Hope Star from Hope, Arkansas on December 22, 1977 · Page 4
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Hope Star from Hope, Arkansas · Page 4

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Hope, Arkansas
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Thursday, December 22, 1977
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Page 4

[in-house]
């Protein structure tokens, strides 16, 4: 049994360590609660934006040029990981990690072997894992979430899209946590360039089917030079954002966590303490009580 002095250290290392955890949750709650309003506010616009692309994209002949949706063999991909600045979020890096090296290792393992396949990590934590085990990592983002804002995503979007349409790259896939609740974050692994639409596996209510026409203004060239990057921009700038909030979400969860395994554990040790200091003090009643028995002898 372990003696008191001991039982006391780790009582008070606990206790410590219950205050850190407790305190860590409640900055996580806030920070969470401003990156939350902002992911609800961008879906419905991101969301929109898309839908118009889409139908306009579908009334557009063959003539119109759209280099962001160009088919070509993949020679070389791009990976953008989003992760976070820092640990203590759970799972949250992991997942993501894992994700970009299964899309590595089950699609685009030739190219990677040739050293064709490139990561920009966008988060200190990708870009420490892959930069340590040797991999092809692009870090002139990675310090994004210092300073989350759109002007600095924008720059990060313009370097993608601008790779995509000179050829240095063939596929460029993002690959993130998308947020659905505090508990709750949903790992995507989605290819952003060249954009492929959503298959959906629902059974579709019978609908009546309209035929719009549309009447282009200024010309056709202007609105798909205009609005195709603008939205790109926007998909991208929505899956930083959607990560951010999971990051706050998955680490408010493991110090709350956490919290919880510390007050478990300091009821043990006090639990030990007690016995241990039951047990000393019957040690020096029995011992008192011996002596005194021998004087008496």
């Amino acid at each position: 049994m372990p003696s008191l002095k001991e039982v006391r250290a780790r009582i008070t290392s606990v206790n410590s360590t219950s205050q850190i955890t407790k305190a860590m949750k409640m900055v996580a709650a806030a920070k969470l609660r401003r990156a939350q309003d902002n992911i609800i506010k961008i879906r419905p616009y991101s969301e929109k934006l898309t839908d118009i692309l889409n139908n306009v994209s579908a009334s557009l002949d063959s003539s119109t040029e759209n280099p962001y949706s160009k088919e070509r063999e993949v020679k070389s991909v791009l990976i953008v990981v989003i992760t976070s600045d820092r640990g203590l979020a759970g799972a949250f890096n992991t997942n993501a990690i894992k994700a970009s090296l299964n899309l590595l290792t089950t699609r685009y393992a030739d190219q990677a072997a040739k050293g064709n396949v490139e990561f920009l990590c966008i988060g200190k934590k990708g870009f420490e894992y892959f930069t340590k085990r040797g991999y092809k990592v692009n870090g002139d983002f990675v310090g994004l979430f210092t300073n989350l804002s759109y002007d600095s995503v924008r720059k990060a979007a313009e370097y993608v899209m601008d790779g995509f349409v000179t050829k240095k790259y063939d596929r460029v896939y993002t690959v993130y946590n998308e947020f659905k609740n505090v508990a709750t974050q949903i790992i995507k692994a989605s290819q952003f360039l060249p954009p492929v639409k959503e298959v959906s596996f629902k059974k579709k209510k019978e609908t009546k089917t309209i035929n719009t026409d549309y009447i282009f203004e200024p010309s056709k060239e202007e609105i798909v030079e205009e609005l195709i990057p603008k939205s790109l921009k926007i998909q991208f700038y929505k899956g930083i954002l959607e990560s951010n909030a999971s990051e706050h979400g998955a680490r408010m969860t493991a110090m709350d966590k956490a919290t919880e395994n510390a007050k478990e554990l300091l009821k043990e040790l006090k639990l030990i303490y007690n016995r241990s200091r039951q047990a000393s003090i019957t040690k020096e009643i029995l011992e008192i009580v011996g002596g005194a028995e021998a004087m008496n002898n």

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s reports 268 sperk>K at Millwood Coach Holtz suspends Bobo* ' ' ' ' -'•'•• •" "' • . . .-l-./f-f-' t •_, *•...''- , I S' ' ;. ' -» f 1 £ * f: "!t*ft *#*jj *f- fKf. -^m» <r thr.*/ ; davj flhrr: h'> v <• r- ;;-•<- • f-., • ,, • ;. , 4> ,,,.,_;,;„.,,.„.,,.., ; , ,-,i!."f r . ,"..,p,. s ,, , ^^v rcbJ.-k-. rr.u;!- >•;* -•• \-\t \\-^--;.\-, •',-,.;.,..... ^., .,, , r ,^ ;. ....'V ., , ,' r , ; "^'."V,.jr.V!^^' 4'-•'<•', ' M * W~^f /^ rwr'-fn ••"«'•• r.fJ.f'fi-^', %':•;;•?•• «! :--;::';• -:.-.. ••-•< :•,• .,,•,• • ,,.,-,, -. s,—, ,,, it,;.,»..—»„ -r • ^~^/^ t ^Tt "M-^ ^~fc VW ^r^v -Tmj^-m^ ^-^ „—*. -M. _M rf .• i ;., k- HsvrT Hf-rsd • b^U. Wf'i] a'- .Vfxv'!:r<£ fjVr hs'd f>;-jd'' '.?.• ;ak" «:th shoreline Areas ;,;i ;-•,•;,•,."•'-; by !h<> Corps of -if |',V,U-,»T Ocpk and Holly ^ikf s w^.c; s^reime and the i ar<-;-. l--»-a;cd 5 miles smjth of " M- ':n^;n F>.fk Ri\-er the lake, there ftr<" rnan> snc'r tx-.Tj;:':,; *; .<-<•;• •, re?-'tdiryr on ?»iillwrx»d S--, ^hc n'-it vtr,-'- •> •;; "• .'-•.•' fishtrv; on th»' iak' 1 , f r»n<Kj*'f t.-jhirt 'J f - ';::i f - '•? observe smnf t-«{ nature'* ni>-.--< N'-r.-,;'if.;i ;-rrl Rrsceful creatures ft! wr,.rV atcJ p.^'Park Hanger Jar, \'A~».-A<,'\* 'f-rn-; ••• Southeast Kientr-nt:ir> ^,< }<«'-.l ; f *V,!ab'in:a on I>wrmber H tu pri-«.f trade cl»S5 with s .worn! prairie stuilrnts were all pjtcitffi to ^-<-! ,-< fn?" prairie 6r>% A film on pr«irif d-.i' 1 j>hf>wn to the cLaxs. l^*t wwk, -security alarm syMTr. stalled at the MiUwtux] H<-"i<!iT,t f Broken Flow fVoject^Jffu-e. and thf Ft Powerhouse, Alarm systems wiJi ^l", }><• m- KtaDwi ai CiillKam, Dierks nri'l lx- Quwn l.ikes. llils w«'k we are providing sorm- f-v t.% al.'idt the sue and scope of your pn»j<-< t at Hmk^n How '!-.r. T- •- j <, :; U;, ir w;vi ;T;V. ; WIT.- :r,. ffup. ij,<- ger }v,w op•ir: ;r.f-r;^f- of 1.200,000 persons 1 will provide a iwt of items creation area for the public's ;.iV.f has risen «i feet me Jirst 13 days -r This jfives the lake !8« surface , .vn-s fpc! of water The lake must - tn-ff-re rearhinR the normal pool IVoject size. Total flcrrntfe is 28. 71':. fif>wai;»- easement «rea is 812 acres, lake <v-res IR.WiT) acre* at flood poo). 14,200 a< rf, ?,; c»MM-rv;ttiori pool The area available for public rfcrwitinaa! use Is the lake surface * 14.200 arTesi, plus .l.W, acres of land The shoreline l«-as«J aroiinrj the i"m iiml rnaint(?nanc'e contractors at 'hf tri-L-jkrs arc ^cttin^ ready for next year's f,-re.i!;f,n ^.rason. At Dierks, restrooms. Hr,'tw«T.^ ;tfi'! picnic shelters have recently r*Hf-!VffJ a nrw wat of paint At DeQucen the r.'-'ntract(tr has been upgrading campsites by ric.-iruru: and rr-ntoMng underbrush. Work was .)!•-.<) completed on repair of all lines to the showr-r.H .-it Oak Grove recreation area. The bald cajilcs have returned to Dierks I>ake. At present the rount sUinds at two mature adults and one juvenile- This is down from last year's winter> population of two adults and "three juveniles Jim S. Cyrus Resident Engineer Cowl FAYETTEVILLE. Ark. — The aispension of three University of Arkansas Razortacka apparently was the result of an incident in the athletic dormitory involving a woman student the Northwest Arkansas Times reported today. Arkansas football coach Lou HoIU said Wednesday that running backs Ben Cowina and Micheal Forrest and wide receiver Donny Bobo had been suspended from the team, and would not play in the Orange Bowl Jan. 2. Tom Posey, investigative supervisor for the Department of Public Safety at the university, told the newspaper he investigated the incident at the university dormitory about 6:30 p.m. Tuesday. " I investigated it, and the woman didn't want to press charges. The case is closed because she requested that I not talk to the suspects," Posey said. Prosecuting Attorney Mahlon Gibson said no charges or complaint have been filed in connection with the incident. "A Fayettevllle attorney fi Hope Star Page Kight Thursday, December 22. 1977 called me Tuesday night and said there was an incident I might be hearing about. "He said he dJdn't want to discuss it, but would I call him if the woman intended to file charges, presumably so that the suspecta would have an oopportunity to turn themselves in," Gibson said. "I understand DPS made an investigation and said it was a school matter," Gibson said. Asked about the reports of the incident, Holtz said, "I really have nothing to say." About the suspensions, he said, "I feel it's just one of the hardest things I've ever had to do." With loss of the three, plus Tuesday's injury of All-American guard Leotis Harris, the Razorbacks' Orange Bowl chances against Oklahoma took a severe plunge. Harris tore knee ligaments during a practice scrimmage sidelining him for the Orange Bowl. The three suspended players accounted for 21 of Arkansas' 43 touchdowns during the 10-1 regular season. Cowins scored 14 touchdowns, Bobo five and Forrest two. Cowins and Bob were on the starting team. Forrest played regularly but was not a starter. It took only a few minutes for the oddsmakers in Las Vegas to learn of the suspensions, which prompted them to give Oklahoma a further edge in the Orange Bowl. The point spread jumped to 17 from the previous 10 or 11 points. I>ater reports indicated the game had been pulled from the tote boards there. Meanwhile, Oklahoma defensive coordinator Larry Lacewell said the suspension of the players may not hurt Arkansas as much as people think. "I remember before the Michigan game (1976 Orange Bowl) we disciplined Horace Ivory, our first-team fullback, and he didn't play in the game. But we put in Jim Culbreath and he had a great game and we won. There's no telling how this will really affect them. It could work out as a plus." Oklahoma coach Barry Switzer was on a recruiting trip and unavailable for comment. Holtz was interviewed by television stations as he ate dinner in Uttle Rock Wednesd- say night. He had little to offer about the suspensions. "They will not participate in the bowl," he said. "Without going into extenuating and mitigating circumstances, it would be unfair to the players" to talk about this. "We still plan on winning the Orange Bowl," he continued. "Oklahoma is a very ^cmi. dable opponent. Of course we will have to change some things." One local station reported that Athletic Director Frank Broyles confirmed he had been contacted by unknown persona about overturning the suspension. Broyles' only comment in the matter was that "The university will give the players due process" in any actions. Cowins, Bobo and Forrest could not be reached for comment. Teammate 0 said they had packed and left the athletic dormitory before Hoitz revealed the suspension at a squad meeting Wednesday morning. Cowboys should tell different story with running game DAL1.AS <AP) - -In the 1976 Hums who eventually bailed a Hams "Wi> h»ri „ nnn —!..__. "-rv,;n,ic or* Hiffprpnt this .. . . ^—' ^-^ DALl-AS (AP) In the 1976 first round National Conference playoff game against Ix)s Angeles, Dallas Cowboy Coach Tom 1-andry was making some short yardage calls that bordered on science fiction for the relatively conservative dean of Uie National Football lx?ague. The Cowboys were passing, passing, pussing. And failing, failing, falling against the K.nrns who eventually bagged a H-12 victory. The post-mortem was simple: Hit- C.Viwboys' injury-riddled offense didn't possess n healthy running brick. "It was ii strange feeling be- cfltiM' the K;irns knew wt> hiid to pass," recalls Cowboy (juar- U-rbiirk Hoger SUiubach, who threw the bull :t7 tune:; and compk'twl three of them to the Hams. "We had a non-existent running game." Preston Pearson was coming off a knee injury and toy-fullback Robert Newhouse was hobbled with a hamstring. Pearson got only 43 yards and Nfwhou.se 25. To top things off, Slnubach had a hand injury, ;md offensive linemen Ralph Ncely and Rayfield Wright were injured. "Things are different this year," says Staubach. "I feel good and we've got T.D." In case the Chicago Bears haven't been following the National Conference Eastern Division, "T.D." stands for Tony Dorsett, the rookie from Pittsburgh with the incredible afterburner. Dorsett is only the second Cowboy to gain 1,000 yards in a season. Calvin Hill pulled the trick—twice—before he defected to ihe Washington Redskins via the now defunct World Football League. "We've got Preston and the 'House health yn too, "says Staubach. "Nobody can load up on our passing game again." Staubach, who finished as the No. 2 rated quarterback in the NFL, completed 29 of his last 39 passes in the last two games as San Francisco and Denver concentrated on the potent Cowboy running attack. Dorsett, collegiate football's all-time leading ground-gainer, only started Dallas' last five games but scored 13 touchdowns. His 1,007 yards on 208 carries also earned him another distinction: Dorsett did something O.J. Simpson, Jim Brown, Gale Sayers and Walter Payton never accomplished, rushing for 1,000 yards in their rookie year. The last rookie to turn the trick was Don Woods of San Diego who fled for 1,162 yards in 1974. A healthy Newhouse rushed for 711 yards and Pearson, who set a club record by catching 40 passes out of the halfback slot, added 502 yards. Indiana playing giant-killer; beat 'Bama ' . _ 'ii -^ •' • By KEN RAPPOPORT AP Sporta Writer Indiana's onetime college basketball giants are playing the role of giant-killers these days. The newest victim of Uie Hoosiers is Alabama. "I'm really proud of this Learn," said Coach Bobby Knight after Wednesday night's 6W7 victory' over the Crimson Tide. Knight should be. Although no one thought it likely, the victory 1 was Indiana's second in a week over a Top Twenty team. Before beating the ISth-ranked Alabamans, the Hooslcra had pulled off a 67-66 upset of Notre Dame, ranked No. 2 at the time. That type of action wasn't really expected of Indiana be- cause Knight has IK en rebuilding since his national championship tejun of two years ago. "Wayne Hadford played probably his greatest game at In- dimo tonight," said Knight after watching Ihe Hooslers' inspirational lender score 24 points. Indiana's victory- wasn't Uie onlysurpri.se Wednesday night. The University of Detroit, the nation's No. 15 team, was stunned at home 103-74 by Michigan State. Elsewhere, No. 9 Nevada-Las Vegas escaped with an 84-83 victory over Iowa in the second annual Rebel Roundup tournament; Uie 12th-ranked Cincinnati Bearcats walloped Austin Peay 81-67 and No. 20 Maryland whipped Army 99-77. Radford scored five points during a nine-point streak t.iat broke a 40-40 tie and put the Hoosiers on top for good. Junior forward Greg Reiser scored a career-high 36 points and freshman sensation Earvin solunar tables The schedule of Solunar Periods, as printed below, has been taken from Richard Alden Knight's SOLUNAR TABLES. Plan your days so that you will be fishing in good territory or hunting in good cover during these times, if you wish to find the best sport that each day has to offer. Johnson had 13 assists,'ip 1 rebounds and 11 points as Michigan State overwhelmed Detroit. Ear! Evans' tip-in with two seconds remaining gave Ne- vada-Las Vegas its dramatic- victory over Iowa. The Hawk- eyes took an 84-83 lead over the Rebels with 13 seconds remaining on a foul shot by Ronnie Lester. UNLV's Tony Smith missed a jump shot with four seconds to go but Evans was there for the winning shot. Pat Cummings scored 18 points and center Marcus Penny added 14. Date Dec. 22 Dec. 23 Dec. 24 Dec. 25 at a glance Day Thursday Friday Saturday Sunday A.M." Minor Major 2:00 8:30 2:40 9:15 3:25 10:00 4:10 10:45 P.M. Minor Major 2:30 3:10 3:55 4:40 8:55 9:40 10:25 11:05 Hall of Fame game tonight BIRMINGHAM, Ala. (AP) If Minnesota's Golden Gophers adapt to Maryland's football team as quickly as they did to grits, the Terrapins will have their hands full in the first Hall of Fame Classic tonight. "When they came in Sunday, they didn't know about grits," said Mrs. MatUe Lavender, who serves meals at the team hotel. "1 told them. They came back three or four times. They must have eaten four gallons." Nevertheless, Coach Jerry Cl&bome's Terrapins are a one touchdown favorite over the grit-fed Gophers in the 8 p.m. EST game. Both teams carry 7-4 records into the game, which marks Maryland's fifth straight postseason bowl but the first for Minnesota since 1962. "That's something Maryland has going for it," Coach Cal Stoll of Minnesota said. "For many of their players, it will be the third or fourth post-season gone. But I think we have enough leadership on this team thai they'll know how to handle it." One of the leaders, All-Big Ten defensive tackle Steve Midboe, is hoping an ankle injury won't hamper him. The ankle has been heavily taped during workouts. Minnesota holds victories over both Rose Bowl teams, Washington find Michigan, but lost to weaker teams such as Iowa. Plagued by injuries, Maryland dropped three of its first four games before finishing with a rush. Quarterback Larry Dick replaced injured Mark Manges in the fifth game and passed for 1,351 yards. Manges now has recovered but Claiborne plans to start Dick. Runners George Scott got 894 yards and Steve Atkins 598 for Maryland, but Atkins is injured and won't play. Minnesota has a workhorse runner in fullback Kent Kit- zniann. After shaking off injuries he picked up 647 yards, including 266 against Illinois on a record 57 carries, Paul Rogind's field goals provided the difference in four Minnesota games. He set a Big Ten record with 18. including one for 47 yards. Net prufils from the game will gu to the National Football Foundation and Hal! of Fame, Inc. Upwards of 42,000 care expected in 71,000-seat Ugion Field. scores EAST Fordham 61, Dartmouth 59 Maryland 99, Army 77 SOUTH Colorado 55, Stetson 53 Davidson 79, Georgia Tech 78 LSU 68, De Paul 57 Minnesota 75, S Florida 65 MIDWEST Cincinnati 81, Austin Peay 67 Mi.'uni, Ohio 84, Purdue 80 OT Michigan St 103, Detroit 74 Nebraska 73, W Illinois 72 Ohio St 89, W Virginia 80 St. Joseph's, Ind. 93, Montana St 83 Toledo 85, Akron 48 Wichita St 104, S Dakota St 83 FAR WEST Boise St 76, Oregon St 65 Fresno St 49, Montana 44 Houston 104, Hawaii 68 San Francisco St 83, N Park 81 Utah St 91, Brigham Young 89 Wake Forest 85, Seattle 67 W Washington 75, Sacramento St 70 TOURNAMENTS Indiana G6, Alabama 57 Princeton 67, Bowling Green Nevada-!>as Vegas 85, Iowa Northwestern 93, Tennessee 86 Clemson 94, Canisius 61 Catholic 74, Citadel 72 Fullerton St 92, Ixis Angeles St 77 Portland St 86, E Washington t>4 MIA EASTERN CONFERENCE Atlantic Divison . W L Pct.GB Phila 20 10 .667 - NYork 16 14 .533 4 Buffalo 13 15 .464 6 Boston 10 19 .345 NJrsy 7 24 .226 Central Division Wash 17 12 .586 — Cleve 16 12 .571 M- SAnton 16 15 .516 2 Atlnta 15 15 .500 24 NOrlns 12 18 .400 54 Houstn 11 18 .379 6 WESTERN CONFERENCE Midwest Division Chicago 18 11 .621 — Denver 18 12 .600 4 Mlw 18 14 .563 14 Ind 12 16 .429 54 K.C. 12 17 .414 6 Detroit 11 17 .393 64 Pacific Division Port 23 4 .852 — Phnix 18 11 .621 6 GldnSt 14 16 .467 104 Seattle 15 18 .455 11 L.A. 13 17 .433 114 Wednesday's Results Houston 103, New Jersey 93 Philadelphia 125, Phoenix 119 Indiana 109, Atlanta 98 Milwaukee 116, San Antonio 92 Golden State 111, Boston 106 Thursday's Games New York at Cleveland New Jersey at New Orleans Chicago at Kansas City Milwauke at Detroit Boston at Seattle Friday's Games Buffalo at New Jersey Houston at San Antonio Detroit at Chicago Atlanta at Milwaukee Boston at Phoenix Denver at Golden State Los Angeles at Portland MIL WALES CONFERENCE Norris Division .. WLT Pts GF GA Mntrl 21 7 4 46121 63 L.A. 1511 5 35 97 81 Dtrt 1016 4 24 88100 Pitts 915 6 24 96127 Wash 520 6 16 68121 Adams Division Buff 21 7 4 46120 84 Bstn 20 7 5 45115 81 Trnto 19 7 4 42112 79 Cleve 1019 3 23 79120 CAMPBELL CONFERENCE Patrick Division Phila 22 5 4 48138 65 NYIsl 17 7 8 42128 72 NYRng 1115 7 29114118 Atlnta 91310 28 86104 Smythe Division Chgo 101310 30 85 92 Vncvr 1013 8 28 90111 Colo 814 6 22 99103 Minn 721 4 18 88145 SLou 721 4 18 75133 Wednesday's Results Washington 5, New York Rangers 5, tie Boston 6, Colorado 3 Buffalo 5, Detroit 3 Philadelphia 4, Cleveland 0 Montreal 3, Toronto 2 Chicago 6, St. Louis 2 Los Angeles 8, Minnesota 1 Thursday's Games St. Louis at New York Islanders Pittsburgh at Buffalo Los Angeles at Chicago Friday's Games Philadelphia at Boston Cleveland at New York Rangers Detroit at Washington Toronto at Pittsburgh New York Islanders at Montreal Atlanta at Colorado Minnesota at Vancouver Will. • • WLT Pis GF GA 20 8 3 43127 98 1912 l 39145100 1610 ! 33126109 Edmtn 1415 1 29111115 Houstn 1314 2 28106114 Birm 1215 2 26 98102 Onci 1117 ! 23 98116 Indpls 917 4 22 94123 BWednesday's Results Winnipeg 4, Houston 3 Birmingham 5, Czechoslovakia 0 Edmonton 5, Soviet All Stars 2 Thursday's Games Cincinnati at Indianapolis Friday's Games Winnipeg at Cincinnati Indianapolis at New England Czechoslovakia at Houston Soviet All Stars at Birmingham Transactions By The Associated Press FOOTBALL National Football League BALTIMORE COLTS Named Jim Husbands, public relations director. NEW ENGLAND PATRIOTS — Announced the resignation of LeonMcLaughlin, offensive line coach. BASEBALL American League SEATTLE MARINERS — Signed Bruce Bochte, outfielder, to a cthree-year contract. BASKETBALL National Basketball Association PHILADELPHIA 76ERS Waived Glenn Mosley, forward. COLLEGE NORTHWESTERN - Named Jim Muehling and Mike Westhoff, assistant football coaches UNIVERSITY OF MINNESOTA - Signed Cal Stoll, head football coach, to a two- year extension of his present contract. UNIVERSITY OF MISSOURI — Named Carl Reese, Bill Thornton, John Faiman, Mike Price, Dick Beechner, Mark Heydorff and Zaven Yaralian, assistant football coaches. Winpg Briefs BUFFALO, N.Y. - Marvin Barnes ended his two-week hiatus from pro basketball, his request, to have his contract renegotiated rejected by the Buffalo Braves. Barnes, who was suspended after he missed practices because of a contractual dispute, agreed to return after a morning meeting with Braves owner John Y. Brown and General Manager Norm Sonju. BASEBALL BALTIMORE - Four mem- bers of the Baltimore Orioles, claiming they have made "significant contributions" to the team, have filed a grievance against the American League club through the Major League Baseball Players Association. Jim Palmer, Rudy May, Ken Singleton, and Mike Flanagan are asking for the bonuses they were promised if, in the opinion of General Manager Hank Peters, they made significant contributions to the success of the club. HOCKEY MOSCOW - Czechoslovakia clinched the five-nation Izvestia Ice Hockey Tournament by beating the Quebec Nordiques of the World Hockey Association 6-2. TORONTO - Hockey superstar Guy Lafleur, whose scoring and all-around play led the Montreal Canadians to their second consecutive Stanley Cup, has been named winner of the Lou Marsh Award as Canada's athlete of the year for 1977. The annual award, first given in 1936 in honor of the late sports editor of the Toronto Star, was voted to the 26-year- old right-winger Wednesday by a six-man selection committee. TENNIS MELBOURNE, Australia Australian veteran John Newcombe defeated Brian Treacher of San Diego 6-3, 7-6, 6-3 in the opening round of the $200,000 Australian Open, SKIING LES DUEX ALPES, France — Italy's Fausto Radici led a 12-3 Italian sweep of the slalom race at an international ski meet counting for the European Cup. Radici, who won the first heat in 45.65, had a combined time of 90.24 for the two heats, edging Paulo De Chiesa and Pierro Gros. VERBIER, Switzerland - Switeriand's Silvano Meli, 17, won the downhill European Cup meet in a time of 2 minutes, 09.94 seconds. Austria's Gunther Alseter was second in 2:10.88 followed by Vemer Sperri, another Swiss, in 2:10.93. COLLEGE FAYETTEVILLE, Ark. University of Arkansas Coach Lou Holtz said that running backs Ben Cowins and Michael Forrest and wide receiver Donny Bobo had been suspended from the football team. The Razorbacks are preparing for the Jan. 2 Orange Bowl meeting with Oklahoma. HORSE RACING NEW YORK-Jack Morgan, a thoroughbred owner and trainer who worked as a veterinary assistant to Dr. Mark Gerard, pleaded no contest to charges stemming from his ownership of Lebon, one of two horses involved in a horse- switching scandal." Shorts ANNAPOLIS, Md. (AP) Phil McConkey, a split end and kick returner, and linebacker Nick Mygas have been elected co-captains of Navy's 1978 football team. SAN DIEGO (AP) - The San Diego Sockers, the former Las Vegas Quicksilvers, officially nave been moved and are preparing for April's start of play in the North American Soccer league. SAN DEEGO (AP; - San Diego County has been asked to put up $25,000 along with $100,000 approved in city hotel funds to help stage a football bowl game here every December. LOS ANGELES (AP) Southern California will play without its top rebounder and second-leading scorer tonight when the Trojans challenge host South Carolina in the first round of the fourth annual Carolina Classic.